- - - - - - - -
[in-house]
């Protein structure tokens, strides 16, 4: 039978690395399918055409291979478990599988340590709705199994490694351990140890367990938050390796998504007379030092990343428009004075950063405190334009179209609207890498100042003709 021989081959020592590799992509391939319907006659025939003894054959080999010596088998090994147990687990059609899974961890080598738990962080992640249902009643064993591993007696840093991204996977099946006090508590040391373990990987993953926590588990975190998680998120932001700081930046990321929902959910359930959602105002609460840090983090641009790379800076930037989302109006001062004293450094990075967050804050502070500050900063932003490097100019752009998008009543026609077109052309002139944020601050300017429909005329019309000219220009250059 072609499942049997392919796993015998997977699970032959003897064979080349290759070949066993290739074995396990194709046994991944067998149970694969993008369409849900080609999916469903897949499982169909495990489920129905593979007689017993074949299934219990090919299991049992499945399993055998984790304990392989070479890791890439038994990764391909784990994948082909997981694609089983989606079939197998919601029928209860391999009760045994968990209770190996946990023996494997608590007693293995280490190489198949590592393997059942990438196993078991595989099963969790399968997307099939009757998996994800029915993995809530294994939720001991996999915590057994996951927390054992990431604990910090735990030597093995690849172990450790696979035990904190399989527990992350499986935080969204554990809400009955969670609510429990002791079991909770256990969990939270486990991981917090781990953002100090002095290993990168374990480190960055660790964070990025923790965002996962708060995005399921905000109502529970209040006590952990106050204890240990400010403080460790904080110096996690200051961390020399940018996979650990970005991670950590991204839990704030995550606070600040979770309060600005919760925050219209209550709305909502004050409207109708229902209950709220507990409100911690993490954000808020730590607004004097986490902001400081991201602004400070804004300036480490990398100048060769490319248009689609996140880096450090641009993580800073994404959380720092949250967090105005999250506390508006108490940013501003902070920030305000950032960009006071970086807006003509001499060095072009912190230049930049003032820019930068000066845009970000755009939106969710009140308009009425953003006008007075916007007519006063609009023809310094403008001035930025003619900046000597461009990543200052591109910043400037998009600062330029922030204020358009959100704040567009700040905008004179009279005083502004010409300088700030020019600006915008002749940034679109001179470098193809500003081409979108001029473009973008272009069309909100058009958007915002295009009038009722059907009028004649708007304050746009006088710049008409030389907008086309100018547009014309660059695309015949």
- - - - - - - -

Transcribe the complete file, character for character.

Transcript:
[in-house]
């Protein structure tokens, strides 16, 4: 039978690395399918055409291979478990599988340590709705199994490694351990140890367990938050390796998504007379030092990343428009004075950063405190334009179209609207890498100042003709 021989081959020592590799992509391939319907006659025939003894054959080999010596088998090994147990687990059609899974961890080598738990962080992640249902009643064993591993007696840093991204996977099946006090508590040391373990990987993953926590588990975190998680998120932001700081930046990321929902959910359930959602105002609460840090983090641009790379800076930037989302109006001062004293450094990075967050804050502070500050900063932003490097100019752009998008009543026609077109052309002139944020601050300017429909005329019309000219220009250059 072609499942049997392919796993015998997977699970032959003897064979080349290759070949066993290739074995396990194709046994991944067998149970694969993008369409849900080609999916469903897949499982169909495990489920129905593979007689017993074949299934219990090919299991049992499945399993055998984790304990392989070479890791890439038994990764391909784990994948082909997981694609089983989606079939197998919601029928209860391999009760045994968990209770190996946990023996494997608590007693293995280490190489198949590592393997059942990438196993078991595989099963969790399968997307099939009757998996994800029915993995809530294994939720001991996999915590057994996951927390054992990431604990910090735990030597093995690849172990450790696979035990904190399989527990992350499986935080969204554990809400009955969670609510429990002791079991909770256990969990939270486990991981917090781990953002100090002095290993990168374990480190960055660790964070990025923790965002996962708060995005399921905000109502529970209040006590952990106050204890240990400010403080460790904080110096996690200051961390020399940018996979650990970005991670950590991204839990704030995550606070600040979770309060600005919760925050219209209550709305909502004050409207109708229902209950709220507990409100911690993490954000808020730590607004004097986490902001400081991201602004400070804004300036480490990398100048060769490319248009689609996140880096450090641009993580800073994404959380720092949250967090105005999250506390508006108490940013501003902070920030305000950032960009006071970086807006003509001499060095072009912190230049930049003032820019930068000066845009970000755009939106969710009140308009009425953003006008007075916007007519006063609009023809310094403008001035930025003619900046000597461009990543200052591109910043400037998009600062330029922030204020358009959100704040567009700040905008004179009279005083502004010409300088700030020019600006915008002749940034679109001179470098193809500003081409979108001029473009973008272009069309909100058009958007915002295009009038009722059907009028004649708007304050746009006088710049008409030389907008086309100018547009014309660059695309015949």